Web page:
Friday, June 17, 2011

East Asia Regionalism

This essay is based on my notes when moderating the luncheon talk of the Foreign Minister of Indonesia on 30 May 2011. On behalf of ASEAN ISIS and ISIS Malaysia I would like to thank Minister Marty for agreeing to address this luncheon on the subject of “East Asia Regionalism The View from Jakarta”. I suppose it’s no coincidence that I have been asked as during the period from January 1999 to April 2008, I was the Foreign Minister of Malaysia.

ASEAN Leaders, Ministers and officials were deeply involved in the polemics on the possible establishment of an East Asian mechanism for cooperation. At that stage ASEAN was eager to see how they could replicate successful regional blocs like NAFTA and EU. Whilst there was agreement that there should be greater collaboration when faced with the challenges of globalization, ASEAN could not agree on the form.

Dr Mahathir in the meantime came up with the idea that an East Asian grouping called East Asia Economic Group (EAEG) based on collaboration between ASEAN and North East Asian countries for their mutual benefits was necessary. This was immediately rejected by Japan and Korea together, as well as countries in ASEAN and the dialogue partners because US and its allies Australia and New Zealand were excluded from the group. This was not acceptable since it was exclusive to East Asian countries. It seems strange that countries within the East Asian region are obstructed to form its own grouping for economic collaboration and cooperation whilst North America and Europe have formed their own mechanism.

Those who opposed the idea of an East Asian regional grouping justified their position on the ground that they did not want to repeat the past divide of the Cold War period. The truth may be due to the sheer size of the East Asian economies which created fear and perception of threats. Some even construed that this attempt had an ulterior motive or hidden agenda. Malaysia under the leadership of Dr. Mahathir stood firm and argued that East Asia must have its own process and mechanism to compete fairly with other regional blocs. The dissenting group even amongst ASEAN countries particularly Indonesia and Singapore were vocal about their objection. This concept was then mellowed down to a mere caucus named East Asia Economic Caucus (EAEC) purportedly to gain acceptance. I remember in one of the meetings of ASEAN Foreign Ministers in Jakarta, when I made the offer to host the Secretariat of the caucus in Malaysia, it was vehemently opposed by Indonesia and Singapore in particular. They were actually influenced by the US position that an exclusive East Asia would not be good for the region.

As there was no consensus in ASEAN and countries of North East Asia, this initiative was stillborn. However the financial crisis of 1997 changed that and Malaysia initiated the establishment of ASEAN +3 from 14-15 December 1997 in Kuala Lumpur to cooperate in dealing with the financial crisis. Oddly enough ASEAN +3 consisting of all countries of East Asia was acceptable. Dr. Mahathir was contented with this formula and remarked ‘a rose is still a rose by whatever name it is called’.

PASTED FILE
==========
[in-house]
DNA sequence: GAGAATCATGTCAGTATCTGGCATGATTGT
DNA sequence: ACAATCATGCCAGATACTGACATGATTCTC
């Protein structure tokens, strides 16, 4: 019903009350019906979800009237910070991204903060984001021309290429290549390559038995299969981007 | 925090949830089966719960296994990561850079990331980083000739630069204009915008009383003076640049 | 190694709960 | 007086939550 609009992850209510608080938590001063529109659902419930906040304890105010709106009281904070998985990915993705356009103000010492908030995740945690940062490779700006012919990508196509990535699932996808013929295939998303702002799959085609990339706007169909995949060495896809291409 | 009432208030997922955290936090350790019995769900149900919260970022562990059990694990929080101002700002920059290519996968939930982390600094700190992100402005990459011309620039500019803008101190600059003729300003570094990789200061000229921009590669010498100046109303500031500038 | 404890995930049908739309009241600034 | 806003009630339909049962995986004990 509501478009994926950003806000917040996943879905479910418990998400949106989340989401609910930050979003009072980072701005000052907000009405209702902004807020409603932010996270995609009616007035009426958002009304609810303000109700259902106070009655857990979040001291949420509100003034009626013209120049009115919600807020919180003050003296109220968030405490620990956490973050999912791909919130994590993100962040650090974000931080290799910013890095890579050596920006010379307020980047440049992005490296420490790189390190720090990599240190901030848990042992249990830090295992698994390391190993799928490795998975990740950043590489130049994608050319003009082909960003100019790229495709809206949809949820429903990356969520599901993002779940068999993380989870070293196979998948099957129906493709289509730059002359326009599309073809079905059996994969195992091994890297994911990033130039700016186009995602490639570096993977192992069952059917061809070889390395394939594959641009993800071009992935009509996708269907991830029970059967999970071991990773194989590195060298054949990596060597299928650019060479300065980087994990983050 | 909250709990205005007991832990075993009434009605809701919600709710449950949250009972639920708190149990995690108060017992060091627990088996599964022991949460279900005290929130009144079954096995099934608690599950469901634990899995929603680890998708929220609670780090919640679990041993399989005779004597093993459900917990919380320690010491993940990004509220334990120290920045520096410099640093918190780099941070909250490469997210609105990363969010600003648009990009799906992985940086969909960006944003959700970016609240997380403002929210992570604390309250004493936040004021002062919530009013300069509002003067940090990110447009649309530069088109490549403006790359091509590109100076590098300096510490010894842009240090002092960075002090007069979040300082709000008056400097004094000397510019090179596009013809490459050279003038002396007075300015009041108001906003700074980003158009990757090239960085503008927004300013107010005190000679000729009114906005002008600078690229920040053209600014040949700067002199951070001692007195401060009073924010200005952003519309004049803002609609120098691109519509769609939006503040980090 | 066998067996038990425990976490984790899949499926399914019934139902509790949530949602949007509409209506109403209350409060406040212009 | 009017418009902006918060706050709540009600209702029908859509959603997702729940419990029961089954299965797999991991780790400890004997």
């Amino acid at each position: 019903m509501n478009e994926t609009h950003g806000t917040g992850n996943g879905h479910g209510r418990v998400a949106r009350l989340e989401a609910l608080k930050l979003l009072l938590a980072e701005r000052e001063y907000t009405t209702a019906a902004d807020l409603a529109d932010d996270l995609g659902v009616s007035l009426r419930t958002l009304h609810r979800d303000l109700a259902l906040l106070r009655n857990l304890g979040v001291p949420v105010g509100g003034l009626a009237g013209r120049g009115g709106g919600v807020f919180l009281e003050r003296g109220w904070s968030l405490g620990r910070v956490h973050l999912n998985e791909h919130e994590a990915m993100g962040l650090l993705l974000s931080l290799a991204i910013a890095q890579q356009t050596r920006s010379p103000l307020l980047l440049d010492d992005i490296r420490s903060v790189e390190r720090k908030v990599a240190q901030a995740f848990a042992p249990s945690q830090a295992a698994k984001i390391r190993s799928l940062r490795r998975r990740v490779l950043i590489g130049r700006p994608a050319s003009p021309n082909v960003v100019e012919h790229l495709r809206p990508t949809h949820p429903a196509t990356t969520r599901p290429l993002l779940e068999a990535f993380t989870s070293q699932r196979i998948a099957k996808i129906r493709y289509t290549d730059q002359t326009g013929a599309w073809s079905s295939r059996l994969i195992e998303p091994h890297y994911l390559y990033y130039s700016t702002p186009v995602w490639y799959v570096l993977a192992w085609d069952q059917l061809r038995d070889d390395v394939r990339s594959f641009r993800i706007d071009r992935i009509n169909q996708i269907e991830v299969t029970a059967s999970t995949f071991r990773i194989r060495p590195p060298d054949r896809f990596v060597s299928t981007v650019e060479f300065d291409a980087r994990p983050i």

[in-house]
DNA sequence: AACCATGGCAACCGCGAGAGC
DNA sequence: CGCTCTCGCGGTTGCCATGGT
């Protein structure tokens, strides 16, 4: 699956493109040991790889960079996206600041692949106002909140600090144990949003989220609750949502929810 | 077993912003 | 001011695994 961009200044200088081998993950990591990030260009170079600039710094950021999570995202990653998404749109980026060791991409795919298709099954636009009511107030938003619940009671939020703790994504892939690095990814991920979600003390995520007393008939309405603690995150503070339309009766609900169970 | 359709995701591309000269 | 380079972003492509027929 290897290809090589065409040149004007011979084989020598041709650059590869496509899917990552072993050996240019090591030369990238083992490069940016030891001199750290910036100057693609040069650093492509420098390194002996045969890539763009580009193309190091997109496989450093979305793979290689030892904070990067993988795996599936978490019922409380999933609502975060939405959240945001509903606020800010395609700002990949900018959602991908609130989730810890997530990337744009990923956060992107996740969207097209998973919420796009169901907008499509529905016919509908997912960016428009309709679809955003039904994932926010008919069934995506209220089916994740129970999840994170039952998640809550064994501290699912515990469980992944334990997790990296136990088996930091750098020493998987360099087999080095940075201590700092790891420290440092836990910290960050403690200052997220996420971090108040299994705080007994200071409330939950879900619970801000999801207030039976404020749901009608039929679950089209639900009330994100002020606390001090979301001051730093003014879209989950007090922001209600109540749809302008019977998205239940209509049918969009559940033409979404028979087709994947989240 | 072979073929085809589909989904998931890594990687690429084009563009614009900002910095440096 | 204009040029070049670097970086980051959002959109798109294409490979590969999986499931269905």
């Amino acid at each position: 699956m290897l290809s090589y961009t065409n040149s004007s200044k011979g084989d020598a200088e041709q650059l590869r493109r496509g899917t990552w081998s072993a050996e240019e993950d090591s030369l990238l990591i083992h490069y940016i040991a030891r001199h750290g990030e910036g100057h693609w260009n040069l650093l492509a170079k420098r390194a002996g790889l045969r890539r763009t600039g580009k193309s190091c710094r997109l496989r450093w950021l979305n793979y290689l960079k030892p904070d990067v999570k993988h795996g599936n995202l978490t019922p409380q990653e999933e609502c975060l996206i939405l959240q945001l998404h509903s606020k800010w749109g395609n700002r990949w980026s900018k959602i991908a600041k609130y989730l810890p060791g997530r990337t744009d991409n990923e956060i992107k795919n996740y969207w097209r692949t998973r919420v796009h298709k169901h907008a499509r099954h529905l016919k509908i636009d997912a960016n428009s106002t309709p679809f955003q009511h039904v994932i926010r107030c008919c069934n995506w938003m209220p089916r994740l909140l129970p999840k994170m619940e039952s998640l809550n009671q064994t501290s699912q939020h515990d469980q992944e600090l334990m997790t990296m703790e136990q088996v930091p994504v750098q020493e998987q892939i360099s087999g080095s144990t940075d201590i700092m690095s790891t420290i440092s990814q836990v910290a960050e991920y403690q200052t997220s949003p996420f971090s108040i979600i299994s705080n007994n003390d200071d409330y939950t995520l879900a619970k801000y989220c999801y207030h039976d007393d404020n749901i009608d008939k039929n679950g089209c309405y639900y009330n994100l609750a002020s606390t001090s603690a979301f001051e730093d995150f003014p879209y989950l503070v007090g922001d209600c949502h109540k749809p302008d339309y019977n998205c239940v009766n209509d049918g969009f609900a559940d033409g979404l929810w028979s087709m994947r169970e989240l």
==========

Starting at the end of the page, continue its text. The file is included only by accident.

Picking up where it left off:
From ASEAN +3 the concept of regional cooperation in East Asia began to take shape. ASEAN at the driver’s seat under ASEAN + 3 and steps were taken for confidence building measures to achieve the desired comfort level which later allowed initiatives like ASEAN +10, ASEAN +1, to be added. Malaysia during the inaugural meeting of the East Asia Summit on 14 December 2005 invited Russia to attend as an attempt to make her part of the East Asia Summit process. However, it was not successful due to lack of consensus mostly due to US pressure on some ASEAN members such as Japan and Korea. This new process was not objected particularly by the US though, as it was not really East Asia as it included India, Australia and New Zealand. Russia was unhappy with its exclusion even though it had an East Asian footprint. The process was premised on geopolitical and convergence of strategic interests between the participating countries and countries outside the region, with the prerequisite condition that countries outside ASEAN must ratify the “Treaty of Amity and Cooperation” (TAC) prior to their admission into the process. Can it then be said that East Asia Regionalism has finally arrived and takes its place in the international order?

It can be argued that regionalism is an inevitable outcome of globalization. The idea is no longer fuzzy today, but there are many more obstacles and building blocks that need to be constructed before we can realize its full potentials for the mutual benefits of the regional countries.

I am glad to hear the Indonesian Foreign Minister say that the East Asia process was not started in a vacuum. It would allow ASEAN to play its role at the national, bilateral, regional and global level collectively to create peace, stability and prosperity. There have been different initiatives and ideas formulated for sustaining this regional cooperation and can be a sound basis in the creation of a regional identity and community. Regionalism without a doubt has worked as a catalyst for development, growth and competition. Regionalism is now viewed on the basis of cooperation in a wider spectrum of activities.